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How to get your finances in order for the Great Resignation

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Life after debt? Sara Rathner, a credit cards expert at NerdWallet, explains how you can manage your debt so it stops managing you.

In August, 4.3 million Americans quit their jobs. Then in September, another 4.4 million did the same.

We refer to it as the great resignation, though others call it the great reshuffling or the great reorganization. Whatever you choose to call it, the Covid-driven phenomenon looks the same: People are rethinking their careers and making changes, either by moving to another company in their field or pivoting to a new industry altogether. And some may be suffering from burnout or long Covid symptoms and need an extended break from the workforce.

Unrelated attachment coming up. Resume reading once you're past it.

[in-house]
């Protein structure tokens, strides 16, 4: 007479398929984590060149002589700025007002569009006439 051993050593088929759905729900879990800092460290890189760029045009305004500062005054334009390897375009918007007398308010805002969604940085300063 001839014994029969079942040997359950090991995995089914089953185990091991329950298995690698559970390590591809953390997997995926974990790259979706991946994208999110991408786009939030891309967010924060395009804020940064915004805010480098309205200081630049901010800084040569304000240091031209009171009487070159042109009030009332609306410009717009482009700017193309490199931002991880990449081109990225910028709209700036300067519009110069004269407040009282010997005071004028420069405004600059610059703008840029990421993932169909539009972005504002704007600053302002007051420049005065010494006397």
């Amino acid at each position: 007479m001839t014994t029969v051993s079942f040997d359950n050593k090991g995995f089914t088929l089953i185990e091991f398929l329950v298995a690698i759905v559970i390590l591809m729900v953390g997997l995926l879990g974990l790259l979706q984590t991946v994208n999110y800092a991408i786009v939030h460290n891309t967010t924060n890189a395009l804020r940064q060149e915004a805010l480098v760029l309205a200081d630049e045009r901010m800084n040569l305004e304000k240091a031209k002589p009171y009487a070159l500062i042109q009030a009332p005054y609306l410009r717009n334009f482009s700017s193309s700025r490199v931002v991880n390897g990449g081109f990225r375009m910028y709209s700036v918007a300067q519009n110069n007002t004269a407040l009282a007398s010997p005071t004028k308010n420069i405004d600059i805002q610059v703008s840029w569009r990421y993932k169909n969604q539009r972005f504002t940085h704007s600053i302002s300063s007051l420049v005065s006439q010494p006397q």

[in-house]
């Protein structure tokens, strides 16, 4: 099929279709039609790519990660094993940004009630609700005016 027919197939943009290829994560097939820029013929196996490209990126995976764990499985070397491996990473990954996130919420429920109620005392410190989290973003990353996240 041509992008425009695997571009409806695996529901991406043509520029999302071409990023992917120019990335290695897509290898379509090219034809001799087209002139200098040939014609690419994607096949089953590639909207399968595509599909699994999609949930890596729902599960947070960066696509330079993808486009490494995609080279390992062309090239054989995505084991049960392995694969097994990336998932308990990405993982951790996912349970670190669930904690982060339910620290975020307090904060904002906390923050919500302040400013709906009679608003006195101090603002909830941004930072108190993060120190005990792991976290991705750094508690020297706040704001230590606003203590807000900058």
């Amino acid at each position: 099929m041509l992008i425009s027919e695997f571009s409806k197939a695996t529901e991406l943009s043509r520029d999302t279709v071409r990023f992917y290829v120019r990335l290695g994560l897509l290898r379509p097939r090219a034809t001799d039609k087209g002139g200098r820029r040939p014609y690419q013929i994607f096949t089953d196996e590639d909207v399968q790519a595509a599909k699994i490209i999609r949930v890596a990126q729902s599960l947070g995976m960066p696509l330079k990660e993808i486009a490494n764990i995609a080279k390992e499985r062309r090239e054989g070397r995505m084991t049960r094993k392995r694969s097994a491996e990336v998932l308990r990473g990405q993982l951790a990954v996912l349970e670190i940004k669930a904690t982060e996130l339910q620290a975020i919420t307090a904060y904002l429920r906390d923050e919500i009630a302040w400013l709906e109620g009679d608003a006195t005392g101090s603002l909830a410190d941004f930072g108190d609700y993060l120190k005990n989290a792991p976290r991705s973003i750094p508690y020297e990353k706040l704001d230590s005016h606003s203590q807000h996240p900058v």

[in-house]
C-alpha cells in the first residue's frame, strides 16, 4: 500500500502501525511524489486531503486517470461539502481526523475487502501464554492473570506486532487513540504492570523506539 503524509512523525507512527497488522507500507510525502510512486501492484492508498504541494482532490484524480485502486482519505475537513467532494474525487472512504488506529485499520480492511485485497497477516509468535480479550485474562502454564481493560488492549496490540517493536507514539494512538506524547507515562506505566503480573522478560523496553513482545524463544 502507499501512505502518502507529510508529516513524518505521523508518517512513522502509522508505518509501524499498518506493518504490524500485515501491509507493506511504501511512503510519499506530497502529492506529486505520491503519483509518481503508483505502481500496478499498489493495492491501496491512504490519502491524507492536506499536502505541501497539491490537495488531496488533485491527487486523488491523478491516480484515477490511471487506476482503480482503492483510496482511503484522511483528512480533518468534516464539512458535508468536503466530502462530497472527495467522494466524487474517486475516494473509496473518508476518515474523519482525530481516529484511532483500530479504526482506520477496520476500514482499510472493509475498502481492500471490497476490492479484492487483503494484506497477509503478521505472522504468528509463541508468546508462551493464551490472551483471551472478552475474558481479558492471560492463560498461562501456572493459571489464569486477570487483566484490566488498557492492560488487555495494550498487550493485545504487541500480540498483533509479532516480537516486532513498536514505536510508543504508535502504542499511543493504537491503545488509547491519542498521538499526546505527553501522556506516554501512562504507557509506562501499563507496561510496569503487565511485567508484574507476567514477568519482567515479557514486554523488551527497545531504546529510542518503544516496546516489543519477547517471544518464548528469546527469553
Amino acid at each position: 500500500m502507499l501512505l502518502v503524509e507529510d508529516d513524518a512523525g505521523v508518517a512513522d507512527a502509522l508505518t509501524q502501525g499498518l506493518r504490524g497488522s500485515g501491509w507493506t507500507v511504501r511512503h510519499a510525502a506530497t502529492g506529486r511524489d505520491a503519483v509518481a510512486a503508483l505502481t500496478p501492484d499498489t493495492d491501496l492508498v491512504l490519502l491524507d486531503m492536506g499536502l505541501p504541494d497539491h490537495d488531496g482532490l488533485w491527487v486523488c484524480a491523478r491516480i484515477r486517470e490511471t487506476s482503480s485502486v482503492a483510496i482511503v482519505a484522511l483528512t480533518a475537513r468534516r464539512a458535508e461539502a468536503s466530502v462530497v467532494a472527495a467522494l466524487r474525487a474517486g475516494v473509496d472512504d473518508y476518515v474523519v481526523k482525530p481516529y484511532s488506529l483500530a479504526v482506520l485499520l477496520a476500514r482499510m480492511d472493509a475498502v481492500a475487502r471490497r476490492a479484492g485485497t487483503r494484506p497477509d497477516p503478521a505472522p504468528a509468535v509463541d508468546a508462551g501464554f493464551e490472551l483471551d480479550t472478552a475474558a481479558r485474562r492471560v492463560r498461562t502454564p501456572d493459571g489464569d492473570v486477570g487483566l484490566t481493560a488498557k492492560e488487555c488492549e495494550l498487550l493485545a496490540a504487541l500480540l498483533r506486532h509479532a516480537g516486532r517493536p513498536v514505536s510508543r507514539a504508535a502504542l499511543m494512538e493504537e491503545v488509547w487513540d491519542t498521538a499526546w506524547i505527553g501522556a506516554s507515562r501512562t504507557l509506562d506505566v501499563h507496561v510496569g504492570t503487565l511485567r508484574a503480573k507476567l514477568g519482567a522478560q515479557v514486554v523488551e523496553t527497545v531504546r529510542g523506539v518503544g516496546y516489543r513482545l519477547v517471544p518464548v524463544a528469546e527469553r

Employees, not employers, have the upper hand in many fields: there are more than 10 million jobs available in the U.S.

If you’re thinking of taking the leap to a new job soon, or you want to quit and don’t have a next step in mind, it’s the perfect time to examine your finances. Reviewing your financial situation can help you prepare for wage loss and other challenges that could arise.

Here’s a checklist for shoring up your finances before quitting your job.

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